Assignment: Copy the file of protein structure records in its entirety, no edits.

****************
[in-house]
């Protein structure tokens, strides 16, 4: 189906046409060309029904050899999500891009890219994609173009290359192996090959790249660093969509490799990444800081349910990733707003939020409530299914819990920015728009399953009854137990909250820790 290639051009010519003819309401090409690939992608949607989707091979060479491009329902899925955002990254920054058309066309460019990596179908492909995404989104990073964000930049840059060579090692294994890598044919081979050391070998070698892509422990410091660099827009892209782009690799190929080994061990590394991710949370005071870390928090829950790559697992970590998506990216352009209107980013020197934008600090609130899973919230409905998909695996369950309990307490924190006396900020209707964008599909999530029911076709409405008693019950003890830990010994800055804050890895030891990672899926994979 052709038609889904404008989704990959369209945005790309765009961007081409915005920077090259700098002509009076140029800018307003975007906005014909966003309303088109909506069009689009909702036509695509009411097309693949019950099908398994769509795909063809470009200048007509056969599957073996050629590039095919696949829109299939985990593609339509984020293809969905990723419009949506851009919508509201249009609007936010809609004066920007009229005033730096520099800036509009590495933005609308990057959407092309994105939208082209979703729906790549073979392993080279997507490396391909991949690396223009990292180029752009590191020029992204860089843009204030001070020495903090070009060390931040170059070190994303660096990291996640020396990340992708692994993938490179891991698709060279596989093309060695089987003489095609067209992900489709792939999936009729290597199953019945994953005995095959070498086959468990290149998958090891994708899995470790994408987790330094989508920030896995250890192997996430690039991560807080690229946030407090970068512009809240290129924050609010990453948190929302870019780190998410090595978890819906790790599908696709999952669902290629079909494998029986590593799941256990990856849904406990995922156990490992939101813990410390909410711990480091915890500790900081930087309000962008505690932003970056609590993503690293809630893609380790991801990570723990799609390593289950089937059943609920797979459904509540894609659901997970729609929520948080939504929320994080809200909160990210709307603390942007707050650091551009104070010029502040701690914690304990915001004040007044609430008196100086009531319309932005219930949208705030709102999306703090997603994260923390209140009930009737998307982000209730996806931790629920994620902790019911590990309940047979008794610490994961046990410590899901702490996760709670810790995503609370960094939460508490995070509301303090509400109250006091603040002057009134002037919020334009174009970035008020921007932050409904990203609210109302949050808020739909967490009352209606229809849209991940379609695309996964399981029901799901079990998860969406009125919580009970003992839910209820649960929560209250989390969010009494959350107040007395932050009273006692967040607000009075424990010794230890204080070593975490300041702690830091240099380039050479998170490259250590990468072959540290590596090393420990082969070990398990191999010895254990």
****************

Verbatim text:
[in-house]
């Protein structure tokens, strides 16, 4: 189906046409060309029904050899999500891009890219994609173009290359192996090959790249660093969509490799990444800081349910990733707003939020409530299914819990920015728009399953009854137990909250820790 290639051009010519003819309401090409690939992608949607989707091979060479491009329902899925955002990254920054058309066309460019990596179908492909995404989104990073964000930049840059060579090692294994890598044919081979050391070998070698892509422990410091660099827009892209782009690799190929080994061990590394991710949370005071870390928090829950790559697992970590998506990216352009209107980013020197934008600090609130899973919230409905998909695996369950309990307490924190006396900020209707964008599909999530029911076709409405008693019950003890830990010994800055804050890895030891990672899926994979 052709038609889904404008989704990959369209945005790309765009961007081409915005920077090259700098002509009076140029800018307003975007906005014909966003309303088109909506069009689009909702036509695509009411097309693949019950099908398994769509795909063809470009200048007509056969599957073996050629590039095919696949829109299939985990593609339509984020293809969905990723419009949506851009919508509201249009609007936010809609004066920007009229005033730096520099800036509009590495933005609308990057959407092309994105939208082209979703729906790549073979392993080279997507490396391909991949690396223009990292180029752009590191020029992204860089843009204030001070020495903090070009060390931040170059070190994303660096990291996640020396990340992708692994993938490179891991698709060279596989093309060695089987003489095609067209992900489709792939999936009729290597199953019945994953005995095959070498086959468990290149998958090891994708899995470790994408987790330094989508920030896995250890192997996430690039991560807080690229946030407090970068512009809240290129924050609010990453948190929302870019780190998410090595978890819906790790599908696709999952669902290629079909494998029986590593799941256990990856849904406990995922156990490992939101813990410390909410711990480091915890500790900081930087309000962008505690932003970056609590993503690293809630893609380790991801990570723990799609390593289950089937059943609920797979459904509540894609659901997970729609929520948080939504929320994080809200909160990210709307603390942007707050650091551009104070010029502040701690914690304990915001004040007044609430008196100086009531319309932005219930949208705030709102999306703090997603994260923390209140009930009737998307982000209730996806931790629920994620902790019911590990309940047979008794610490994961046990410590899901702490996760709670810790995503609370960094939460508490995070509301303090509400109250006091603040002057009134002037919020334009174009970035008020921007932050409904990203609210109302949050808020739909967490009352209606229809849209991940379609695309996964399981029901799901079990998860969406009125919580009970003992839910209820649960929560209250989390969010009494959350107040007395932050009273006692967040607000009075424990010794230890204080070593975490300041702690830091240099380039050479998170490259250590990468072959540290590596090393420990082969070990398990191999010895254990």